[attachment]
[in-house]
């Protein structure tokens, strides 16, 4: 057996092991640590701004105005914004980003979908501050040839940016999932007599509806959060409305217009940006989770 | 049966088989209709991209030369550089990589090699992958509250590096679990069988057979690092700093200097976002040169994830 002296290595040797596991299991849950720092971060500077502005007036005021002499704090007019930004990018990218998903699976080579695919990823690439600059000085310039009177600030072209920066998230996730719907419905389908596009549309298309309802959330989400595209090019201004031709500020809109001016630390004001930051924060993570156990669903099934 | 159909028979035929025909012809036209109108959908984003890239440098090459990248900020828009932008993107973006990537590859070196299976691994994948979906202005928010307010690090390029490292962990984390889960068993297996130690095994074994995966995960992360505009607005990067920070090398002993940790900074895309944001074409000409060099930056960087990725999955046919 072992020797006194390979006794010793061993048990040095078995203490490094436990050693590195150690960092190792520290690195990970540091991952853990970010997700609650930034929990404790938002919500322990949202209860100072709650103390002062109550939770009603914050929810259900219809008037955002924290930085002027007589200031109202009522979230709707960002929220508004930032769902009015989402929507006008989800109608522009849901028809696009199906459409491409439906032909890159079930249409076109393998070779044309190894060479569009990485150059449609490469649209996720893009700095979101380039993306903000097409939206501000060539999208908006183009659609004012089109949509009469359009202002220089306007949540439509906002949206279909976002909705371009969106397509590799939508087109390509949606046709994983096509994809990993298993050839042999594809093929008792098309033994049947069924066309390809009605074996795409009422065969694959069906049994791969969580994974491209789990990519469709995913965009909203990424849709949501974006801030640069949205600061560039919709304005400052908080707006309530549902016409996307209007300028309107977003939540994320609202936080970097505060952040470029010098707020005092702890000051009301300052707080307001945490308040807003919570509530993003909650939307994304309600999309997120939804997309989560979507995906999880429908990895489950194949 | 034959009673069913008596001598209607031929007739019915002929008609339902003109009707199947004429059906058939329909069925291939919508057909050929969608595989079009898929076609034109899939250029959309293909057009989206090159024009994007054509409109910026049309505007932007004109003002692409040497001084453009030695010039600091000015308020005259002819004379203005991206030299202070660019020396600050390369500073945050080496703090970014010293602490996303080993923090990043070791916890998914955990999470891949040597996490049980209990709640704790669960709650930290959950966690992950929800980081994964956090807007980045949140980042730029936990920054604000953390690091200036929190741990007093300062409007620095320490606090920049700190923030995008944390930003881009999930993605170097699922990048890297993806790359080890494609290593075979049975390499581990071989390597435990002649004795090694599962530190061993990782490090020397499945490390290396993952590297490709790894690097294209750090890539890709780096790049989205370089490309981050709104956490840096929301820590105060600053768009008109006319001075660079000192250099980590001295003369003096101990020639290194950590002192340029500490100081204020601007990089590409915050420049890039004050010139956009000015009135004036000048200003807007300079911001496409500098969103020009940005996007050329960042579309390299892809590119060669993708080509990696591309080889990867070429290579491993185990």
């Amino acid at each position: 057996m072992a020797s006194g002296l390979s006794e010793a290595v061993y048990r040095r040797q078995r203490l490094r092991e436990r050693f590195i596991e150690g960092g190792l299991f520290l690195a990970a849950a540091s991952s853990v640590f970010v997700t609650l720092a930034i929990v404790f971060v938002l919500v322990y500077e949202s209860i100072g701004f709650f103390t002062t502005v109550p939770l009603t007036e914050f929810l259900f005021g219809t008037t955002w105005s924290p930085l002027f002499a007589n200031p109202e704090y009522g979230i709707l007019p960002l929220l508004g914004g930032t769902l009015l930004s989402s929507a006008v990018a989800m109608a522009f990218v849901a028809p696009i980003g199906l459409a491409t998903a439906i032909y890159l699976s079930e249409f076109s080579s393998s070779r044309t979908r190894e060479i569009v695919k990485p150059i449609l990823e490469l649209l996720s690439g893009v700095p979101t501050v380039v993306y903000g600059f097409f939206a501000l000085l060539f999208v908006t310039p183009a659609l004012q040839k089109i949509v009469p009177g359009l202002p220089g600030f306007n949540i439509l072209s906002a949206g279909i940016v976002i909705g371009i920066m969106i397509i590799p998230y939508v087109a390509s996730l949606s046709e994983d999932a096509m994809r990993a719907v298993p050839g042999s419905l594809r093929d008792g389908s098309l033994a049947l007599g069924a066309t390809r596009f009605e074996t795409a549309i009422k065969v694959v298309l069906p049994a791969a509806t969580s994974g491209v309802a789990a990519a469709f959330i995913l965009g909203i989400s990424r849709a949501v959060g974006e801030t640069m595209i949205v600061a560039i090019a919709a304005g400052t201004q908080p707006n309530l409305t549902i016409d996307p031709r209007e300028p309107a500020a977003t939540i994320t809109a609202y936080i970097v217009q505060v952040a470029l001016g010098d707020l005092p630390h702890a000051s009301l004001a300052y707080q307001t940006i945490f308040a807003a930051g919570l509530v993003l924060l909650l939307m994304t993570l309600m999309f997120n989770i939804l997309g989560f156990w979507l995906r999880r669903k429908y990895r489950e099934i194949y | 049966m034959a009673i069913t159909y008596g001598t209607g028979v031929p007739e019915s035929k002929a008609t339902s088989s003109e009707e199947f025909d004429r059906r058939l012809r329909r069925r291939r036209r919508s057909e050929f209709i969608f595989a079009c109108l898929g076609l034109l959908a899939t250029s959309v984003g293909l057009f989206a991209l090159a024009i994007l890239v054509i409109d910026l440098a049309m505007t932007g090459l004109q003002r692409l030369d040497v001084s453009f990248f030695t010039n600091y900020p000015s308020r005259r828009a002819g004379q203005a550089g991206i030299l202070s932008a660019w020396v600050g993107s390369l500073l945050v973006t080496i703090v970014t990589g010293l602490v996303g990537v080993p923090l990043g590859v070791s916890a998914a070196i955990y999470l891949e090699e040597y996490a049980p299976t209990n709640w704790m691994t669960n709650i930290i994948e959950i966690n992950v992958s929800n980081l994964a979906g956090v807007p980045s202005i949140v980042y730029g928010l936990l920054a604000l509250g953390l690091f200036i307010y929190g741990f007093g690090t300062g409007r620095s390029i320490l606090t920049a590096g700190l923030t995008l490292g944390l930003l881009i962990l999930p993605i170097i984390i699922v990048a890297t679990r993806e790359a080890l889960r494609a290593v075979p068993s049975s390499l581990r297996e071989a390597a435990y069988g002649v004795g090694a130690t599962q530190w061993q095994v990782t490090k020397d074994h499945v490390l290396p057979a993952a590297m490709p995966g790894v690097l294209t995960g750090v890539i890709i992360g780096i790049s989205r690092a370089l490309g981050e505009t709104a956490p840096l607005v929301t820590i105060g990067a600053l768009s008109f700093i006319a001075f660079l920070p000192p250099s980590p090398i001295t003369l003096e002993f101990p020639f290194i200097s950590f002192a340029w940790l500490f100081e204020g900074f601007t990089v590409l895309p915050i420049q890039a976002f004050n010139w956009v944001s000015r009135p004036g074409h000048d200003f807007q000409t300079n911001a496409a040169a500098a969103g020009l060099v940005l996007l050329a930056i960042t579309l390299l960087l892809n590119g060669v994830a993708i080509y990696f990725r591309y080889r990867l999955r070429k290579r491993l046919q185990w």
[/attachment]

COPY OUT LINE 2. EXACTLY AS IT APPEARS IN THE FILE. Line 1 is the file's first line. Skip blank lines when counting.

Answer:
């Protein structure tokens, strides 16, 4: 057996092991640590701004105005914004980003979908501050040839940016999932007599509806959060409305217009940006989770 | 049966088989209709991209030369550089990589090699992958509250590096679990069988057979690092700093200097976002040169994830 002296290595040797596991299991849950720092971060500077502005007036005021002499704090007019930004990018990218998903699976080579695919990823690439600059000085310039009177600030072209920066998230996730719907419905389908596009549309298309309802959330989400595209090019201004031709500020809109001016630390004001930051924060993570156990669903099934 | 159909028979035929025909012809036209109108959908984003890239440098090459990248900020828009932008993107973006990537590859070196299976691994994948979906202005928010307010690090390029490292962990984390889960068993297996130690095994074994995966995960992360505009607005990067920070090398002993940790900074895309944001074409000409060099930056960087990725999955046919 072992020797006194390979006794010793061993048990040095078995203490490094436990050693590195150690960092190792520290690195990970540091991952853990970010997700609650930034929990404790938002919500322990949202209860100072709650103390002062109550939770009603914050929810259900219809008037955002924290930085002027007589200031109202009522979230709707960002929220508004930032769902009015989402929507006008989800109608522009849901028809696009199906459409491409439906032909890159079930249409076109393998070779044309190894060479569009990485150059449609490469649209996720893009700095979101380039993306903000097409939206501000060539999208908006183009659609004012089109949509009469359009202002220089306007949540439509906002949206279909976002909705371009969106397509590799939508087109390509949606046709994983096509994809990993298993050839042999594809093929008792098309033994049947069924066309390809009605074996795409009422065969694959069906049994791969969580994974491209789990990519469709995913965009909203990424849709949501974006801030640069949205600061560039919709304005400052908080707006309530549902016409996307209007300028309107977003939540994320609202936080970097505060952040470029010098707020005092702890000051009301300052707080307001945490308040807003919570509530993003909650939307994304309600999309997120939804997309989560979507995906999880429908990895489950194949 | 034959009673069913008596001598209607031929007739019915002929008609339902003109009707199947004429059906058939329909069925291939919508057909050929969608595989079009898929076609034109899939250029959309293909057009989206090159024009994007054509409109910026049309505007932007004109003002692409040497001084453009030695010039600091000015308020005259002819004379203005991206030299202070660019020396600050390369500073945050080496703090970014010293602490996303080993923090990043070791916890998914955990999470891949040597996490049980209990709640704790669960709650930290959950966690992950929800980081994964956090807007980045949140980042730029936990920054604000953390690091200036929190741990007093300062409007620095320490606090920049700190923030995008944390930003881009999930993605170097699922990048890297993806790359080890494609290593075979049975390499581990071989390597435990002649004795090694599962530190061993990782490090020397499945490390290396993952590297490709790894690097294209750090890539890709780096790049989205370089490309981050709104956490840096929301820590105060600053768009008109006319001075660079000192250099980590001295003369003096101990020639290194950590002192340029500490100081204020601007990089590409915050420049890039004050010139956009000015009135004036000048200003807007300079911001496409500098969103020009940005996007050329960042579309390299892809590119060669993708080509990696591309080889990867070429290579491993185990």